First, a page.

New York Architecture Images-New York Architects
|New York works;|
Frank Gehry is truly original. What Frank Lloyd Wright was to the 20th
Century, Frank Gehry is to the new millenium. As Interior Designers, we
are constantly told to think “outside the box”, but Frank Gehry
continues to do this in a very literal way. Traditional architecture
begins with a rectilinear shape or a series of squares or rectangles.
More adventurous architects will employ other forms of geometry such as a sphere, dome, or even a pyramid, modeling their buildings after the Egyptians.
Gehry’s architecture is truly free-form and organic. Below is the Guggenheim Museum, a well known example of his work in Bilbao, Spain. The arrangement of unique and intersecting forms reflect the sunlight in a dramatic manner. The steel, dark grey countours of the building create gradients of light, exaggerating the building’s unusual form.
Source- Spotlight on Architect Frank Gehry | New York Interior Design
Frank Gehry's Guggenheim Museum in Bilbao
Amongst the numerous projects he has been awarded is the Jay Pritzker Pavilion, a band shell in Chicago, Illinois. Here Gehry continues to challenge himself and the unique method of bending and rolling steel and contouring it to frame the stage and makes a novel statement.
Frank Gehry’s Jay Pritzker Pavilion- Millennium Park, Chicago
Frank Gehry had the distinct honor of designing the Walt Disney Concert Hall in Los Angeles, California. The forms of the exterior, however similar to the exterior of the Guggenheim, are longer and more sleek. And like all of Gehry’s structures, it has great asymmetrical balance. The interior of the concert hall is truly magical and inspiring, in keeping with the whimsy of Walt Disney himself. Tall wooden forms shoot up like a thicket of trees. This array of wood structures is actually an organ. Gehry worked with a sound designer/organ consultant to make these elements functional as well as aesthetically beautiful. All of the elements work together in harmony, framing the stage and creating emphasis and focus.
Frank Gehry's Walt Disney Concert Hall Exterior
Interior View of Frank Gehry's Walt Disney Concert Hall
Below is another great example. Gehry’s unique way of framing out this stage inside the New World Symphony in Miami, Florida. Stark white surfaces surround the stage and allow for various images to be projected simultaneously–instantly changing the feeling of the space.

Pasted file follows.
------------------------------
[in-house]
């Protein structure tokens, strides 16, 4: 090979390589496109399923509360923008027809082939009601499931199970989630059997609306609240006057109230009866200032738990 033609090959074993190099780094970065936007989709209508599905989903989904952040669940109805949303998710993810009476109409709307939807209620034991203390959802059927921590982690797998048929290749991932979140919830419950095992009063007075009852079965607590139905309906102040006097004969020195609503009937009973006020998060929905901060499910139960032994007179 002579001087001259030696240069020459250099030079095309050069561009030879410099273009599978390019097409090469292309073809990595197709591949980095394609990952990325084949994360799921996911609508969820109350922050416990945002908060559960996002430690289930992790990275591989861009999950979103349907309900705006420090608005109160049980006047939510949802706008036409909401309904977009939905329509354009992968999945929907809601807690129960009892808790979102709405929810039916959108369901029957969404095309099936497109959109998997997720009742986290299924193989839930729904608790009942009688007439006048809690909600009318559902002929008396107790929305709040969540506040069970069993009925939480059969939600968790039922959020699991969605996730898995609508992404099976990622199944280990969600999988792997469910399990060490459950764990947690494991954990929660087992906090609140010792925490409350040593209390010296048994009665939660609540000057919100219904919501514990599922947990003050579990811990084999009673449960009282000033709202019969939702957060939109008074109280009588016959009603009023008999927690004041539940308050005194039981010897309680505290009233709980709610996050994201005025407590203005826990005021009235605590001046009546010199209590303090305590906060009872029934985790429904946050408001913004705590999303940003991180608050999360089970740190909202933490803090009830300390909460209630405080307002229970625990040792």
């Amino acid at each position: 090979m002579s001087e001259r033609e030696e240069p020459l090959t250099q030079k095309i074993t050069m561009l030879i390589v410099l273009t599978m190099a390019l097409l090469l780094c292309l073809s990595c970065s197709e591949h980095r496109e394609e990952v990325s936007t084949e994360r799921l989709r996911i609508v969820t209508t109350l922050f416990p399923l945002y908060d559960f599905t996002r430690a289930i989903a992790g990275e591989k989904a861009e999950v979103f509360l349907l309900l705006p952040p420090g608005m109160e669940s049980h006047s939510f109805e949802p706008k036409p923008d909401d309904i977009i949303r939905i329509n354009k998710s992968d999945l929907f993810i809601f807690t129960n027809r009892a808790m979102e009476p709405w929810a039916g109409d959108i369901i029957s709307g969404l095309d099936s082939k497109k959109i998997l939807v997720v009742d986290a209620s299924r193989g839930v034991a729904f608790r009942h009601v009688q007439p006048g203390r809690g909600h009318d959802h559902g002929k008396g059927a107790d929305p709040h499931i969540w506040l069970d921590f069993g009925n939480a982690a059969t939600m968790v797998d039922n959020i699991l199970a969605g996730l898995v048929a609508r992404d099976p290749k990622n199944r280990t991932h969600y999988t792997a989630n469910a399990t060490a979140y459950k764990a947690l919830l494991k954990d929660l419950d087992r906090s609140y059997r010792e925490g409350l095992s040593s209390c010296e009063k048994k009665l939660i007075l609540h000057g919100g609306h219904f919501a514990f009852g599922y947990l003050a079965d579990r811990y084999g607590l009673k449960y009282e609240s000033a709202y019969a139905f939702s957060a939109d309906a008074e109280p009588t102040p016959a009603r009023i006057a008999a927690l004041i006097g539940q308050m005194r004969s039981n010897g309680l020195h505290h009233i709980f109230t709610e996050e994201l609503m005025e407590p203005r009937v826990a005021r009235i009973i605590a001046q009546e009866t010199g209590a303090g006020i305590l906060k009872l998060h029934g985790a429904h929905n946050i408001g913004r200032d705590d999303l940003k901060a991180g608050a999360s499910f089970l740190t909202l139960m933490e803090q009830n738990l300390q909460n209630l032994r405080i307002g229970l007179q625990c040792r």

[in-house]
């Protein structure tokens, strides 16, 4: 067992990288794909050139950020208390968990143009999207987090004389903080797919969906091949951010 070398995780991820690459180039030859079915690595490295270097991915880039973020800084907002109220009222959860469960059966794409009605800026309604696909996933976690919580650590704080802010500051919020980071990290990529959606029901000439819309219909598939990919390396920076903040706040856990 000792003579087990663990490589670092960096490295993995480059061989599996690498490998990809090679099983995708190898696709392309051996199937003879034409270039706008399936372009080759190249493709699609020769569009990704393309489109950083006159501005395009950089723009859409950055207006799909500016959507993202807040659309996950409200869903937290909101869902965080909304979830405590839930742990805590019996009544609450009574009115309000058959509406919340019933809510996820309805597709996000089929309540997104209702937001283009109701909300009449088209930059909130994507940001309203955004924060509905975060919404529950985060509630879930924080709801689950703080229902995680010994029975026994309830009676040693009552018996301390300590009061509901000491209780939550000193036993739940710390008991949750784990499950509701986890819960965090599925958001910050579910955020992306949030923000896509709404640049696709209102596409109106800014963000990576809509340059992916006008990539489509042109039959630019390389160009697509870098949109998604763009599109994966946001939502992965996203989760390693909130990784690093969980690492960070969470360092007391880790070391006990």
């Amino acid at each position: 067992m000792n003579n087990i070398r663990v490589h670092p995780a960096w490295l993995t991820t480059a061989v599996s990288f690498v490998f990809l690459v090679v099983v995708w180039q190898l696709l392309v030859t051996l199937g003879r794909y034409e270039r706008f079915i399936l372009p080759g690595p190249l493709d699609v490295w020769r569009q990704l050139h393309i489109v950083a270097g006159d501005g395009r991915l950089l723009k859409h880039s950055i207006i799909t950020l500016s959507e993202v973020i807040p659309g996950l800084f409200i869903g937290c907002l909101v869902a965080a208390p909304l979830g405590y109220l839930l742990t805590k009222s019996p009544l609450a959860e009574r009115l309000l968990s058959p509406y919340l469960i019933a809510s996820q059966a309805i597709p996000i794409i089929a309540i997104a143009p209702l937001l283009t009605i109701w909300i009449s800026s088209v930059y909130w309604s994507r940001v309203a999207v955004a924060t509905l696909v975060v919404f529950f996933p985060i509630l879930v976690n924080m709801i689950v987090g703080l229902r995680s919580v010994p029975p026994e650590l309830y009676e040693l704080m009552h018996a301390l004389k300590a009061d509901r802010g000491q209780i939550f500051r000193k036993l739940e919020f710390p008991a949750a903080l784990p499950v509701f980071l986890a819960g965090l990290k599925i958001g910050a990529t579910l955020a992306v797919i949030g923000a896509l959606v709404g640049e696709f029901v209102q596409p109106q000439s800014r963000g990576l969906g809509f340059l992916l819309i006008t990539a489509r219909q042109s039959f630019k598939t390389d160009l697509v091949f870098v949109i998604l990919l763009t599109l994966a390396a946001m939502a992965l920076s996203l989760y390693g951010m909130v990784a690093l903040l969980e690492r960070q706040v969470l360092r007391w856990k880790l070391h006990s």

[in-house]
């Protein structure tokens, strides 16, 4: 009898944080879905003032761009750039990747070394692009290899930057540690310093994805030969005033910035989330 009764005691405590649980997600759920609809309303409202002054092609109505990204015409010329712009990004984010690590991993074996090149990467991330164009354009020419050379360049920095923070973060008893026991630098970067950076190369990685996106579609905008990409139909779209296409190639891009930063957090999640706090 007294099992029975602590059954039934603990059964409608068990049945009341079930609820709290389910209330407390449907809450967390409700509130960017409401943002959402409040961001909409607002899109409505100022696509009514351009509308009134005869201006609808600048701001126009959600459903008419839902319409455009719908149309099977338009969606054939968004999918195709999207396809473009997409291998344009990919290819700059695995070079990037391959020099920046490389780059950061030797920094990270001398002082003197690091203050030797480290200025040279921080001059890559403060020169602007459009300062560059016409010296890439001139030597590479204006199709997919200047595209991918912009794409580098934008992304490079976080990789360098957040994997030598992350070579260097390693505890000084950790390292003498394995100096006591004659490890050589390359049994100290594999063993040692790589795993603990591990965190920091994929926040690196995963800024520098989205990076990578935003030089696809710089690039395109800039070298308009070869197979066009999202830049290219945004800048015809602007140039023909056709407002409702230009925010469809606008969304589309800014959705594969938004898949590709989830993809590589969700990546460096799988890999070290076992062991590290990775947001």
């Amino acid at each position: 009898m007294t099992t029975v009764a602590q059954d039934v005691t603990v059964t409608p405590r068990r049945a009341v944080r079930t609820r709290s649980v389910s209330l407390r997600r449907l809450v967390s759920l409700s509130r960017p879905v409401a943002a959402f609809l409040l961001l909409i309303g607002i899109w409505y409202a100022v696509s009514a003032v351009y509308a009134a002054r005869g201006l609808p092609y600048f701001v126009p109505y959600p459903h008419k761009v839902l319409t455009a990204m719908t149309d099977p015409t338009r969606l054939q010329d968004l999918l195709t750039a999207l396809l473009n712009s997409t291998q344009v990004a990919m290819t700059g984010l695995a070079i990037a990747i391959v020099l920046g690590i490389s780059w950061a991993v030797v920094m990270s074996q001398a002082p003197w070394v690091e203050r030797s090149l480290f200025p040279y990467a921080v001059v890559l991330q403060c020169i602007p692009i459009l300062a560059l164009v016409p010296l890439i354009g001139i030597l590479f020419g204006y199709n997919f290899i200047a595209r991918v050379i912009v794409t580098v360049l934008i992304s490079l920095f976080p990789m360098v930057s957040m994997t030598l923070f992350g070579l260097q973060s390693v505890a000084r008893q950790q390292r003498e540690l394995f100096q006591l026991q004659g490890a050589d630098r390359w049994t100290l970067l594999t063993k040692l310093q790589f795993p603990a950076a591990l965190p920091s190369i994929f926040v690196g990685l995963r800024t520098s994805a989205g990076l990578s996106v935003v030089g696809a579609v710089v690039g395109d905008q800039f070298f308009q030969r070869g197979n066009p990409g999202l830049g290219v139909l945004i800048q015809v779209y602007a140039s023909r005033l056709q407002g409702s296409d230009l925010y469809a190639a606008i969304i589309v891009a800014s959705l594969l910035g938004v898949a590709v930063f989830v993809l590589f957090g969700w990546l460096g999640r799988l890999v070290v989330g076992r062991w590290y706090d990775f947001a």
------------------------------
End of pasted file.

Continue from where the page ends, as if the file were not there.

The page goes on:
Frank Gehry's New World Symphony Interior in Miami
We have been saving the best for last–this New York Interior Designer’s favorite building by this iconic Architect just happens to be in our own back yard! The IAC building located on the West Side Highway in the Chelsea neighborhood of New York City.
If you live in New York and have not seen this building in person, it’s time! Located at 555 West 18th Street, it is at once massive and bright. Many say it looks like sails on the water. Like many of Gehry’s structures, again this building showcases odd angles and curves. Gehry was inspired by the building location and wanted to explore his signature look of impossible form in a new material. He chose glass and used a ceramic white coating which gives the glass a frosted look. The frosting also disguises the concrete plenum between each floor–a technique not formerly employed in this type of architecture.
Possibly more interesting than Gehry’s building’s exteriors, are the interiors that are created as a result. The lobby is stunning-especially at night. A series of LED lights continuously change color. This chroma therapy is awe inspiring and also works to balance the Chi while constantly shifting the energy in the space.The strange angles of glass and structure really provide you with a skewed experience as you tour the space inside, quite like the skewed yet brilliant mind of the architect himself.
Spotlight on Architect Frank Gehry | New York Interior Design
Frank Gehry's IAC Building in New York City
This View is not Distorted in any Way, Actual View of IAC Interior
Written by Phyllis and Charity (special thanks to), May 2011.
Source- New York Interior Design Blog